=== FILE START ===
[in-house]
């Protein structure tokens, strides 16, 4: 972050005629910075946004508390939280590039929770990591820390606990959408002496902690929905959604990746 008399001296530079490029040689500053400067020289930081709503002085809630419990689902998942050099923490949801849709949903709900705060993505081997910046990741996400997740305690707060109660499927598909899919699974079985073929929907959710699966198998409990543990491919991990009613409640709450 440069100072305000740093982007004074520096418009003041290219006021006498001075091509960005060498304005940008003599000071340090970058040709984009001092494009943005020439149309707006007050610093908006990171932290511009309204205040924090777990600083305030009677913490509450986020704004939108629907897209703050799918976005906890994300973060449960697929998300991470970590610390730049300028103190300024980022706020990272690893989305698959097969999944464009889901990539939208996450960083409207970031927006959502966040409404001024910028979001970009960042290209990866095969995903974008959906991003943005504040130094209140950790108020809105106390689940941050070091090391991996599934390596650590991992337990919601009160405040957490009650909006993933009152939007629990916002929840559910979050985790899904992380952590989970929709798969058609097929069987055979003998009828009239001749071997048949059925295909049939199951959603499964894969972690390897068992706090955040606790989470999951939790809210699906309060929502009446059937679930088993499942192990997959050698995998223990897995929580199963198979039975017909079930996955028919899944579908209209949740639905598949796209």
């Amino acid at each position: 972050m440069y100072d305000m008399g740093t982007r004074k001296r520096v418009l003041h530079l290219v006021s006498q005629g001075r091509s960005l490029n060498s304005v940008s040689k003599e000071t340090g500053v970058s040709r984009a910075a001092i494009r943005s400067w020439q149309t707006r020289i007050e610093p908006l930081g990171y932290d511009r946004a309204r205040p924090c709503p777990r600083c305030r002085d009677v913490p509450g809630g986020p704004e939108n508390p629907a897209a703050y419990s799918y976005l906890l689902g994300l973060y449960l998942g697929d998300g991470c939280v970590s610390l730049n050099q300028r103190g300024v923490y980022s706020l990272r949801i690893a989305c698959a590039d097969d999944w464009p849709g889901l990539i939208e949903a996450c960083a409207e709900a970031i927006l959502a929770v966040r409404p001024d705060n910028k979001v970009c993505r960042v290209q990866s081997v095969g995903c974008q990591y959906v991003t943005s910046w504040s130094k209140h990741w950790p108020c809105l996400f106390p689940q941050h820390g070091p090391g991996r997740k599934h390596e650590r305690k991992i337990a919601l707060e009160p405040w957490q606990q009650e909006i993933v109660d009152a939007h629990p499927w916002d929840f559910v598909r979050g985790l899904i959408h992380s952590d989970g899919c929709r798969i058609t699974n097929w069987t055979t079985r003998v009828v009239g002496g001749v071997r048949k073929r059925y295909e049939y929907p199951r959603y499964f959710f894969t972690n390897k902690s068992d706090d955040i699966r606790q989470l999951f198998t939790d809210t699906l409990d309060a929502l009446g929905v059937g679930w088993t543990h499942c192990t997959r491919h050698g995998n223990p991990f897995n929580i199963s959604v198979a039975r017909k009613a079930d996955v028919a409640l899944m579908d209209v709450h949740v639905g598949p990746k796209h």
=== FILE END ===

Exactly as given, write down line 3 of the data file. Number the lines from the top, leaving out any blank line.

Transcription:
């Amino acid at each position: 972050m440069y100072d305000m008399g740093t982007r004074k001296r520096v418009l003041h530079l290219v006021s006498q005629g001075r091509s960005l490029n060498s304005v940008s040689k003599e000071t340090g500053v970058s040709r984009a910075a001092i494009r943005s400067w020439q149309t707006r020289i007050e610093p908006l930081g990171y932290d511009r946004a309204r205040p924090c709503p777990r600083c305030r002085d009677v913490p509450g809630g986020p704004e939108n508390p629907a897209a703050y419990s799918y976005l906890l689902g994300l973060y449960l998942g697929d998300g991470c939280v970590s610390l730049n050099q300028r103190g300024v923490y980022s706020l990272r949801i690893a989305c698959a590039d097969d999944w464009p849709g889901l990539i939208e949903a996450c960083a409207e709900a970031i927006l959502a929770v966040r409404p001024d705060n910028k979001v970009c993505r960042v290209q990866s081997v095969g995903c974008q990591y959906v991003t943005s910046w504040s130094k209140h990741w950790p108020c809105l996400f106390p689940q941050h820390g070091p090391g991996r997740k599934h390596e650590r305690k991992i337990a919601l707060e009160p405040w957490q606990q009650e909006i993933v109660d009152a939007h629990p499927w916002d929840f559910v598909r979050g985790l899904i959408h992380s952590d989970g899919c929709r798969i058609t699974n097929w069987t055979t079985r003998v009828v009239g002496g001749v071997r048949k073929r059925y295909e049939y929907p199951r959603y499964f959710f894969t972690n390897k902690s068992d706090d955040i699966r606790q989470l999951f198998t939790d809210t699906l409990d309060a929502l009446g929905v059937g679930w088993t543990h499942c192990t997959r491919h050698g995998n223990p991990f897995n929580i199963s959604v198979a039975r017909k009613a079930d996955v028919a409640l899944m579908d209209v709450h949740v639905g598949p990746k796209h």